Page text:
The National Green Tribunal has showed that how environment ministry turns a blind eye towards ecological protection in name of development. Its order in the Posco case is laudable as it shows that how the environment ministry overlooked recommendations of its own committee to give clearance to Posco in 2011.
Then environment minister Jairam Ramesh first suspended the environment clearance in wake of protest by the locals and then gave clearance earning a lot of media mileage but nothing for protecting the environment.
A few new conditions he had imposed in the environment clearance granted did not much as he failed to remove the fundamental flaws in earlier clearance of 2007. The 2007 clearance was based on premise that each part of the project — steel plant, power plant and the port — will come up separately and therefore, their environment impact assessment should be done separately.
This approach of the ministry meant that even though individual impact of these projects were measured their cumulative impact on Orissa’s fragile coastal region was not known. One individual project may appear to do very less harm to environment but a three put together can change face the area’s ecology.
It was the fear expressed by Ramesh’s inquiry committee and other experts also. But, he overlooked many of these concerns apparently because of pressure from the Prime Minister’s Office as India has committed to clear the project to the South Korean government. The pressure worked as four months before the project was cleared in January 2011, Ramesh had announced that it will get clearance.Surprising, as it was even before his own committee had submitted a report. It became apparent that the Posco clearance was fixed.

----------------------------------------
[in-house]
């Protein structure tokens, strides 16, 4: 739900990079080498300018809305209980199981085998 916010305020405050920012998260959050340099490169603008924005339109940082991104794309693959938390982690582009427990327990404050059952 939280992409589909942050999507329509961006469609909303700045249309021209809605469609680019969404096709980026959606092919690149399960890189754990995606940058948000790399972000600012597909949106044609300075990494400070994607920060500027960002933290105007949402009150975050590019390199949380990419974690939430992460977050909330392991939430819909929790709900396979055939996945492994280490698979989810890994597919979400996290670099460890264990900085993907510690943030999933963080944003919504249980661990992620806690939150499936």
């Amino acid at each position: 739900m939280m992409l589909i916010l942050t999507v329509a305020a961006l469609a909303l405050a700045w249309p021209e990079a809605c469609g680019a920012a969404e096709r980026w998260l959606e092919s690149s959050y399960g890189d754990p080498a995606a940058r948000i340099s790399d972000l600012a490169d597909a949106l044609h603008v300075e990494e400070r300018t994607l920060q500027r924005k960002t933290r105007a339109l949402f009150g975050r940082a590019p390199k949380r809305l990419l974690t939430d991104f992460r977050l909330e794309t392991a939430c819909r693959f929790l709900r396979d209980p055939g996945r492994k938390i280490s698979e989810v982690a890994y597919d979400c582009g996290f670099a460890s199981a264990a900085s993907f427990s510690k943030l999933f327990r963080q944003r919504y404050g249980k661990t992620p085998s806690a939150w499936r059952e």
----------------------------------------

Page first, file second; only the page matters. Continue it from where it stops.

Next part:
The tribunal on Friday, in its order, indicated at this policy fixing without naming anyone.
“Though the report of Meena Gupta appeared to be balanced one, even this was not taken into consideration in totality,” the bench of Justice C V Ramulu and Devendra Kumar Aggarwal said, in their 32-page order on Friday.
Ramesh had constituted a four member committee headed by former environment secretary Meena Gupta. Three civil society members of the committee gave a dissenting report against the chairperson former environment secretary Meena Gupta. One recommendation was common that there need to be a compact environment impact assessment of the Posco’s entire project, not just the steel plant.
The minister approved the project while saying a comprehensive impact assessment of the project on local ecology should be done. The NGT pointed out that putting in such a condition after clearing the project has no meaning and indicated having such conditions are just eyewash.
“A close scrutiny of the entire scheme…reveals that a project of this magnitude particularly in partnership with a foreign country has been dealt with casually, without there being any comprehensive scientific data regarding the possible environmental impacts,” the bench said.
The environment minister neither has manpower or skill to monitor implementation of its own conditions. Most project proponents are not able to meet the conditions imposed and the ministry has seldom taken suo-motto action against the violations. Only after repeated complaints or through court intervention, the ministry has initiated any action.
It is time that the ministry thinks how to enforce environment protection conditions put in clearances rather than becoming a project clearance office. A recent analysis of the ministry’s clearances show that the rate of approvals has doubled in the last three years without the ministry having a clue environment protection norms are being followed or not.
The NGT’s also imposes important policy directions on the ministry on how environment impact assessment of big projects such as Posco could be done. The order can go a long way in improving a faulty environment clearance process of the environment ministry, if the political class is really serious to balance growth with environment protection.
[Source – Hindustan Times]